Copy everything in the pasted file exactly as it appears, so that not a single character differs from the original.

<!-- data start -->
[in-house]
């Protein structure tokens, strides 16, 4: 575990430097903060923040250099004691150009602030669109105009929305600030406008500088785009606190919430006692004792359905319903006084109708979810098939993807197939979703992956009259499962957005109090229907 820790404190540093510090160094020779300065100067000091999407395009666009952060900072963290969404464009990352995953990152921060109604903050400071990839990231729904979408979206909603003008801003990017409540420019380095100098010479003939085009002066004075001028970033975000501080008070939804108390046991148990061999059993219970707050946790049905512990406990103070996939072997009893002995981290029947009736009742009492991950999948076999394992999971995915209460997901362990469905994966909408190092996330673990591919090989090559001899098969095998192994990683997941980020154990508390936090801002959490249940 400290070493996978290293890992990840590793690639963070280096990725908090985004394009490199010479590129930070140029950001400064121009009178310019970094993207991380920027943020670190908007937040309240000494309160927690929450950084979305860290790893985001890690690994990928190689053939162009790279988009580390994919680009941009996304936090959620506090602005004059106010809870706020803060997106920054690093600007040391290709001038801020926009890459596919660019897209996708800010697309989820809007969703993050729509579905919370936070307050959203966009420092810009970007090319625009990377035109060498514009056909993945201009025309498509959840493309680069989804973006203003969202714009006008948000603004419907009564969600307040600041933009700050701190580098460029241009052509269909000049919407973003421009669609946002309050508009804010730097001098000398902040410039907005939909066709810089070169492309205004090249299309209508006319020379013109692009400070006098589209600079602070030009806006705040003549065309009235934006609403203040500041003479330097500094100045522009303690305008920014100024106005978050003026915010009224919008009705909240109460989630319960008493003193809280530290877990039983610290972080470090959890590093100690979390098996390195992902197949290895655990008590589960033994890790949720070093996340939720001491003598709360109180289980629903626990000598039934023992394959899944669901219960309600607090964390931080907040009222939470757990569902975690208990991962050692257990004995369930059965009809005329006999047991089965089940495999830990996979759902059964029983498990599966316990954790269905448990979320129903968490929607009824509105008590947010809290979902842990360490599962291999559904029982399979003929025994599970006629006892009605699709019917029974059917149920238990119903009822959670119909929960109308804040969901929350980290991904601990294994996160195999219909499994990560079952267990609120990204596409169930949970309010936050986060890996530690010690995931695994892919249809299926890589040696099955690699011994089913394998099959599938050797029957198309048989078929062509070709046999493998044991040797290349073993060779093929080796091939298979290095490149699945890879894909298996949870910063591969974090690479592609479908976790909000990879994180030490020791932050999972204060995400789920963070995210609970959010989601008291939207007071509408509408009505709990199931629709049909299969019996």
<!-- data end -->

[in-house]
């Protein structure tokens, strides 16, 4: 575990430097903060923040250099004691150009602030669109105009929305600030406008500088785009606190919430006692004792359905319903006084109708979810098939993807197939979703992956009259499962957005109090229907 820790404190540093510090160094020779300065100067000091999407395009666009952060900072963290969404464009990352995953990152921060109604903050400071990839990231729904979408979206909603003008801003990017409540420019380095100098010479003939085009002066004075001028970033975000501080008070939804108390046991148990061999059993219970707050946790049905512990406990103070996939072997009893002995981290029947009736009742009492991950999948076999394992999971995915209460997901362990469905994966909408190092996330673990591919090989090559001899098969095998192994990683997941980020154990508390936090801002959490249940 400290070493996978290293890992990840590793690639963070280096990725908090985004394009490199010479590129930070140029950001400064121009009178310019970094993207991380920027943020670190908007937040309240000494309160927690929450950084979305860290790893985001890690690994990928190689053939162009790279988009580390994919680009941009996304936090959620506090602005004059106010809870706020803060997106920054690093600007040391290709001038801020926009890459596919660019897209996708800010697309989820809007969703993050729509579905919370936070307050959203966009420092810009970007090319625009990377035109060498514009056909993945201009025309498509959840493309680069989804973006203003969202714009006008948000603004419907009564969600307040600041933009700050701190580098460029241009052509269909000049919407973003421009669609946002309050508009804010730097001098000398902040410039907005939909066709810089070169492309205004090249299309209508006319020379013109692009400070006098589209600079602070030009806006705040003549065309009235934006609403203040500041003479330097500094100045522009303690305008920014100024106005978050003026915010009224919008009705909240109460989630319960008493003193809280530290877990039983610290972080470090959890590093100690979390098996390195992902197949290895655990008590589960033994890790949720070093996340939720001491003598709360109180289980629903626990000598039934023992394959899944669901219960309600607090964390931080907040009222939470757990569902975690208990991962050692257990004995369930059965009809005329006999047991089965089940495999830990996979759902059964029983498990599966316990954790269905448990979320129903968490929607009824509105008590947010809290979902842990360490599962291999559904029982399979003929025994599970006629006892009605699709019917029974059917149920238990119903009822959670119909929960109308804040969901929350980290991904601990294994996160195999219909499994990560079952267990609120990204596409169930949970309010936050986060890996530690010690995931695994892919249809299926890589040696099955690699011994089913394998099959599938050797029957198309048989078929062509070709046999493998044991040797290349073993060779093929080796091939298979290095490149699945890879894909298996949870910063591969974090690479592609479908976790909000990879994180030490020791932050999972204060995400789920963070995210609970959010989601008291939207007071509408509408009505709990199931629709049909299969019996």